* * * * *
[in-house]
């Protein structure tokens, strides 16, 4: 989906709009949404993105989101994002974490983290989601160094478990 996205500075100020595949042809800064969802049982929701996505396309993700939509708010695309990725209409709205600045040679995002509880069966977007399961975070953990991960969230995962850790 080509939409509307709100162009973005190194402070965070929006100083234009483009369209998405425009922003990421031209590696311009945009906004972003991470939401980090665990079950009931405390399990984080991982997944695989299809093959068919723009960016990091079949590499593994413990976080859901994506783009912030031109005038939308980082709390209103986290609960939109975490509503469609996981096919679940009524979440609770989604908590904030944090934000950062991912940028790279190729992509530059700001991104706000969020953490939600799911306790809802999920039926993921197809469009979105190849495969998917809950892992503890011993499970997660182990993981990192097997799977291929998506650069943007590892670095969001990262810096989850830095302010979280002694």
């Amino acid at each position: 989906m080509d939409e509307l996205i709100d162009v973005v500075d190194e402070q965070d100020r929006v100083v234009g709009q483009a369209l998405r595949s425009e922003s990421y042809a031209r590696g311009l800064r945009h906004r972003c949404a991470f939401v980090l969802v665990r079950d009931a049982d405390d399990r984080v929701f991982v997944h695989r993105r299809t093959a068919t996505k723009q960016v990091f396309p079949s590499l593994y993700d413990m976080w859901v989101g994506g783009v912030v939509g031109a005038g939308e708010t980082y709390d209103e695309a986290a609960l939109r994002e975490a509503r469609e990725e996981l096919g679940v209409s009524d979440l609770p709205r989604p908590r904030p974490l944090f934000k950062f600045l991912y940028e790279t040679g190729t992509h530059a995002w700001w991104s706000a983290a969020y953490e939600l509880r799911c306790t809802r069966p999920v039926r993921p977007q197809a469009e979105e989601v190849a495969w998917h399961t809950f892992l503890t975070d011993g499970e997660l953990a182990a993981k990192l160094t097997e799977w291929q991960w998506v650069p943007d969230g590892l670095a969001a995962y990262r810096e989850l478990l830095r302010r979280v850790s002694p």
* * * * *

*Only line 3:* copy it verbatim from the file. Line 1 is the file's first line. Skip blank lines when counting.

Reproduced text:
């Amino acid at each position: 989906m080509d939409e509307l996205i709100d162009v973005v500075d190194e402070q965070d100020r929006v100083v234009g709009q483009a369209l998405r595949s425009e922003s990421y042809a031209r590696g311009l800064r945009h906004r972003c949404a991470f939401v980090l969802v665990r079950d009931a049982d405390d399990r984080v929701f991982v997944h695989r993105r299809t093959a068919t996505k723009q960016v990091f396309p079949s590499l593994y993700d413990m976080w859901v989101g994506g783009v912030v939509g031109a005038g939308e708010t980082y709390d209103e695309a986290a609960l939109r994002e975490a509503r469609e990725e996981l096919g679940v209409s009524d979440l609770p709205r989604p908590r904030p974490l944090f934000k950062f600045l991912y940028e790279t040679g190729t992509h530059a995002w700001w991104s706000a983290a969020y953490e939600l509880r799911c306790t809802r069966p999920v039926r993921p977007q197809a469009e979105e989601v190849a495969w998917h399961t809950f892992l503890t975070d011993g499970e997660l953990a182990a993981k990192l160094t097997e799977w291929q991960w998506v650069p943007d969230g590892l670095a969001a995962y990262r810096e989850l478990l830095r302010r979280v850790s002694p």